Ron Berler is a 1967 Staples High School graduate. He writes magazine and newspaper stories on a variety of subjects, from education to guns. Today, he focuses on baseball.
We’ve all done things in life we regret. And we regret them all the more for never having owned up to them, for never having made things right.
Major wrongs, minor wrongs, it doesn’t matter. Sometimes it’s the small ones that trouble us most, if only because they were so avoidable. A word of thanks here, an unprompted act of kindness there. That’s all it would have taken to avoid a regret – or to fix it.
An avoidable act of mine was to never tell Craig Matheson, the decades-long director of the Staples Players, how much it meant to me to be cast in one of his plays.
Even today, performing in “A Midsummer Night’s Dream” is among my most cherished memories. I still don’t quite understand why I landed the part. I wasn’t much of an actor; the theater critic for the Town Crier, Westport’s local newspaper, described my performance – generously, I thought – as “entirely adequate.”
But in gifting me that part, Mr. Matheson opened a world of art to me that I hadn’t truly appreciated, filled me with a new sense of confidence and introduced me to a circle of cast and crew to whom I still feel a bond.
Years later, having been away from Westport for decades, I walked into a Post Road restaurant in which Mr. Matheson happened to be dining. It was my opportunity, finally, to properly thank him, to make things right. He was grateful for my words, but not nearly so grateful as me for the chance to finally say them.
That was a moment I’ll always cherish. But like so many of us, I’m guilty of other oversights that I’ve never managed to correct.
I’m 73 now, and those missed opportunities – by now, some of them lost opportunities – continue to nag at me. It takes so little to be kind, to be thoughtful. The best I can express it is through an essay I wrote recently for the opinion page of the Chicago Tribune, regarding another person I dearly wanted to thank, but who died before I was able to do so. Gratitude is such an easy gift to give.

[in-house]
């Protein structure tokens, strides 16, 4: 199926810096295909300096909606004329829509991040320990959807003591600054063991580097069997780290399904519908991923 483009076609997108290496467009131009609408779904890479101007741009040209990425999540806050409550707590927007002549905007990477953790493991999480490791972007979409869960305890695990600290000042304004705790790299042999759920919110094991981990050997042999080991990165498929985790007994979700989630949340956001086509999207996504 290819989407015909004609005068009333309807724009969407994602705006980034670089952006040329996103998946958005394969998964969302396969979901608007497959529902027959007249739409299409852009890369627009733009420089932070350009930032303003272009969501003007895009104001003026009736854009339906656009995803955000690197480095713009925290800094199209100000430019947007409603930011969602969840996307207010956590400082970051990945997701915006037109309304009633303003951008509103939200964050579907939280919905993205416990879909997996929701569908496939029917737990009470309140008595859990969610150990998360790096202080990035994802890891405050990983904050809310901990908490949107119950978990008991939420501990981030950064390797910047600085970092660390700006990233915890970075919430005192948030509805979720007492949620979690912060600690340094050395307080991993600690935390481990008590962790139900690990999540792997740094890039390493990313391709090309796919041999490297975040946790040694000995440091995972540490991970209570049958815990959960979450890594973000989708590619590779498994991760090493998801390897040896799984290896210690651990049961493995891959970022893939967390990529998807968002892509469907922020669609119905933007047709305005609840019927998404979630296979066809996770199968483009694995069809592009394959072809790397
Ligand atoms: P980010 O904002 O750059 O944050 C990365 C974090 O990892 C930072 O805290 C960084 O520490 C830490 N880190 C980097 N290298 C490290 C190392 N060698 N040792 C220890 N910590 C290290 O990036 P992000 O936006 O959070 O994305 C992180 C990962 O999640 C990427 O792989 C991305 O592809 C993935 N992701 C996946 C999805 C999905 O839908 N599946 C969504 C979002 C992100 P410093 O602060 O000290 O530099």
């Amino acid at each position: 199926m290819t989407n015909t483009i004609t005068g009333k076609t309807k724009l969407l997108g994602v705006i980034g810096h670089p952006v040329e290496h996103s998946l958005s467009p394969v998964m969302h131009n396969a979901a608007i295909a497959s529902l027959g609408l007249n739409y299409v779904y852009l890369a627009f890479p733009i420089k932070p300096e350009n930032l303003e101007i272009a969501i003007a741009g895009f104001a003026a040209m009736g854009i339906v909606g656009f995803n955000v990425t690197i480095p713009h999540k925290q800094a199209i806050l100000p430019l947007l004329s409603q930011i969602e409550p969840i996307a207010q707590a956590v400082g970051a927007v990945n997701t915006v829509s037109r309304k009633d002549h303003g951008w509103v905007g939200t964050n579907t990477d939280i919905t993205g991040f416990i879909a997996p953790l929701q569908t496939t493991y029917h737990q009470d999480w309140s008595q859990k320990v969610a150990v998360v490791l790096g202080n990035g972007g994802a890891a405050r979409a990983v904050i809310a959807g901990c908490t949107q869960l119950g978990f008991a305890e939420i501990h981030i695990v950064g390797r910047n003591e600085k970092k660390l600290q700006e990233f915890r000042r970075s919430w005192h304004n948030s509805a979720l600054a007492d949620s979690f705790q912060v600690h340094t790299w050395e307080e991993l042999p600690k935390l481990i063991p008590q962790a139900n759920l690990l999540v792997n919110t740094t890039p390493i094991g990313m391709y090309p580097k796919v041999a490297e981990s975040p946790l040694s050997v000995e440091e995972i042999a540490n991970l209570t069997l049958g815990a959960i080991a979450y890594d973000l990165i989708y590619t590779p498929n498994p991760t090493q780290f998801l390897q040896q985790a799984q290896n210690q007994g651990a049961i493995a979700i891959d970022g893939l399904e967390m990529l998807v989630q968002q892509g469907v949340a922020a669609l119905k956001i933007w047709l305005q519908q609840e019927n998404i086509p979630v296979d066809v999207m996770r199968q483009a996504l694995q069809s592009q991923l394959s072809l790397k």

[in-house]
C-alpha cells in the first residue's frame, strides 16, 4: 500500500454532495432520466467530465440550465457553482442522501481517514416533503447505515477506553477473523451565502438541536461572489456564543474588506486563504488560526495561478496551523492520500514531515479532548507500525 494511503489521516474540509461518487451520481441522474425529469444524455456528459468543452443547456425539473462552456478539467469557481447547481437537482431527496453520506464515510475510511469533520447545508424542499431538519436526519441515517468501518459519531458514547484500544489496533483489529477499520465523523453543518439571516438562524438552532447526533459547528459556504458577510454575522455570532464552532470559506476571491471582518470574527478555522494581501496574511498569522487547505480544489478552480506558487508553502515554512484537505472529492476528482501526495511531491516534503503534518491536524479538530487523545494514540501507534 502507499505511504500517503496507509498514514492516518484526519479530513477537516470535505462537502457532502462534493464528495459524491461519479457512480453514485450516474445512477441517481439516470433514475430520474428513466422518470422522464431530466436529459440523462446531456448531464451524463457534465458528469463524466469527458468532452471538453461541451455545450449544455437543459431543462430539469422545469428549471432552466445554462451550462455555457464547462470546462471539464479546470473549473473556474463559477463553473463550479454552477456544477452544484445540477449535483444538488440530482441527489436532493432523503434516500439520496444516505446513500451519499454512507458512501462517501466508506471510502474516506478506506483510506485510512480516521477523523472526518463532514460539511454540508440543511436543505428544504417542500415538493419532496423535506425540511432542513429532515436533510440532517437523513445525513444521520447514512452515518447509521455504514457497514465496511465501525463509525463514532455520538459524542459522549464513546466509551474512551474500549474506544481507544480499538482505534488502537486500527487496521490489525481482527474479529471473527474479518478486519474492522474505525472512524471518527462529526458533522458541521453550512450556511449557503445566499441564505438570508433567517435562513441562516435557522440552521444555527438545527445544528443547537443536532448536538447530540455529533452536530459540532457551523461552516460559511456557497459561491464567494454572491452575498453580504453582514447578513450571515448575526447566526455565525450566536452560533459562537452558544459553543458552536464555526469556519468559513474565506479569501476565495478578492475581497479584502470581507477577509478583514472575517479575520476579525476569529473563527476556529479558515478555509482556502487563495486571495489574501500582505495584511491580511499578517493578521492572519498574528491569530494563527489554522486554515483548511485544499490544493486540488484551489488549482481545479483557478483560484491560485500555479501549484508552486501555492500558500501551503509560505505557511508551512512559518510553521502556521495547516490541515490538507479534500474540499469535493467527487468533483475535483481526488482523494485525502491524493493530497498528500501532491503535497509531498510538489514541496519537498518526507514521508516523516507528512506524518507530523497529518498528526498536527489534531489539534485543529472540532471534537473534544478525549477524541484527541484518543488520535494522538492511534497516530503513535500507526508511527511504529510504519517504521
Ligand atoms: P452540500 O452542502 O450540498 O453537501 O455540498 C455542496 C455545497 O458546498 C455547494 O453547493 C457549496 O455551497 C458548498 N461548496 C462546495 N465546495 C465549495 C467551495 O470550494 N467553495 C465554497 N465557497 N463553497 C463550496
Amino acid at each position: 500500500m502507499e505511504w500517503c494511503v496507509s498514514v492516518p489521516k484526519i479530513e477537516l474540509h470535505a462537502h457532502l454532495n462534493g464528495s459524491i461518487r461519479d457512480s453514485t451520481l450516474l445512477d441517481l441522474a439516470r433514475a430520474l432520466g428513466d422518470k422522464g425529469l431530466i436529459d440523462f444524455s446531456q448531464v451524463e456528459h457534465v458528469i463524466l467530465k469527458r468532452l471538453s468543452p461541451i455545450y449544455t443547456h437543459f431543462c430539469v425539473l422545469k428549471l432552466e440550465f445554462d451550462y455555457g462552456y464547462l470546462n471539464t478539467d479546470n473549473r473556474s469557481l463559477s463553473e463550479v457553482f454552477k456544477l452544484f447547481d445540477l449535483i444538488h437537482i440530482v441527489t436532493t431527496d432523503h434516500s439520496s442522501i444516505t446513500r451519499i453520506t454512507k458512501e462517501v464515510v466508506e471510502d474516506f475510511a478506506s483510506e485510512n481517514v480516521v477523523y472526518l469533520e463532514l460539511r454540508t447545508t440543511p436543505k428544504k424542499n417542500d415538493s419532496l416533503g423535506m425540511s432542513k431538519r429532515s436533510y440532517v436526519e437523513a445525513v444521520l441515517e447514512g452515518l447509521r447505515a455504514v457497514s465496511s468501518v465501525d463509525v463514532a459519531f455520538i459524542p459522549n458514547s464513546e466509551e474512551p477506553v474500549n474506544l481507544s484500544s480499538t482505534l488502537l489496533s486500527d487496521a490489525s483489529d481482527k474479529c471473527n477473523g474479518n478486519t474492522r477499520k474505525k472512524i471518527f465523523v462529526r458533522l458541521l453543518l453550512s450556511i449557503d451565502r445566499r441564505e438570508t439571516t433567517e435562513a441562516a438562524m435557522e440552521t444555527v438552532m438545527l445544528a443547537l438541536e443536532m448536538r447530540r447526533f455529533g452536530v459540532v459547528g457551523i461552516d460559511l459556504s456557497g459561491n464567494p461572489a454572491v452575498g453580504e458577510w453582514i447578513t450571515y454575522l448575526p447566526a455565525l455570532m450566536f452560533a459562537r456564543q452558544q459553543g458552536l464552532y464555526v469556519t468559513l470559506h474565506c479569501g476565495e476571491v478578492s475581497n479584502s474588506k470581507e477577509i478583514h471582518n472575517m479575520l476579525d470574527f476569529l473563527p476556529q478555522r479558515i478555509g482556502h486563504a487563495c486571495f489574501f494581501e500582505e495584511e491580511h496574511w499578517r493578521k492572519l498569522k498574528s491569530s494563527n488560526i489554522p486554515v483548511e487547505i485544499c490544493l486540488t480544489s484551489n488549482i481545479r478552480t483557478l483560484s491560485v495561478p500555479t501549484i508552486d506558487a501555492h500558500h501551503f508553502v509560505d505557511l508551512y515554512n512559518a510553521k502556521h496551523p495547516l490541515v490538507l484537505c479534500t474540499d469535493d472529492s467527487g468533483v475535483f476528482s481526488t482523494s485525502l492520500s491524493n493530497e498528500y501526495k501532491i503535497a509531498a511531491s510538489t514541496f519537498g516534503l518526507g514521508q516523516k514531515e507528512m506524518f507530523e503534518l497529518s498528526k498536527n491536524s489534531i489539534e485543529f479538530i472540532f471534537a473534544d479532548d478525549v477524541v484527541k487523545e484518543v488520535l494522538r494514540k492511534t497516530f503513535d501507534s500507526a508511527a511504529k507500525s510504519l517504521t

The Tribune has a paywall. I posted it also on Medium. I thought “06880” readers would appreciate it too.
How do you thank someone who has passed?
Oscar Zamora was a relief pitcher for the Chicago Cubs in the mid-1970s. He wasn’t very good, to put it kindly. During his Wrigley Field tenure, Cubs fans would serenade him as he exited the game, often in mid-inning after having surrendered a blizzard of runs. Here is a sample verse, sung to the tune of the long-ago Dean Martin hit, “That’s Amore.”
When the pitch is so fat
That the ball hits the bat,
From the press box where I sometimes sat, he seemed to accept the razzing with equanimity, as if he agreed it was deserved. I was a young reporter at the time, and after games I’d pass him in the clubhouse as he dressed quietly at his locker, while I sought out one or another of his more prominent teammates.
Zamora pitched for the Cubs for parts of three seasons, and I can’t remember ever interviewing him for a story or even stopping to chat. He was one in that category — an interchangeable part, a minor actor who wouldn’t last long in the game.
Zamora was 31, in his second big-league season, on the day in May 1975 when we came closest to sharing a real conversation. My target that afternoon, as I strode past his locker, was one of his teammates — a star infielder I knew slightly who would win the league batting title that year. I had a favor to ask.
Like Zamora and his Cubs teammates, I too played the game, though not credibly enough to have made my high school team. Still, baseball was my passion. I played shortstop for a bar-league softball team, and my bucket-list dream was a new glove. Not just any glove — a major league-quality one, made of a grade of leather and stitching so fine, it was manufactured exclusively for professional ballplayers.
No problem, the infielder said. He named a price and I handed him the money. A week later, I returned to the clubhouse and the infielder waved me over. He reached into his locker and tossed me a new glove.
I thought he was joking at first. It was a Wilson A2000 — a popular model readily available in any decent sporting goods shop. Not a pro-quality one. Not at all what I’d asked for, or desired. I stood there silent, head dipped, feeling taken, staring at this unwanted object.
Word spread round the clubhouse about what had transpired. One of the infielder’s teammates, centerfielder Rick Monday, eyed the Wilson A2000 and shook his head. “If you wanted a glove, why didn’t you ask me?” he said, shooting a look at the infielder before returning to his locker.
I was still staring at the retail-store glove when Zamora, the pitcher to whom I’d never spoken, approached. “Here,” he said. “Take this.” In his hand was a Rawlings Heart of the Hide professional-model glove. “It’s my backup,” he said, meaning the one he used during pregame drills.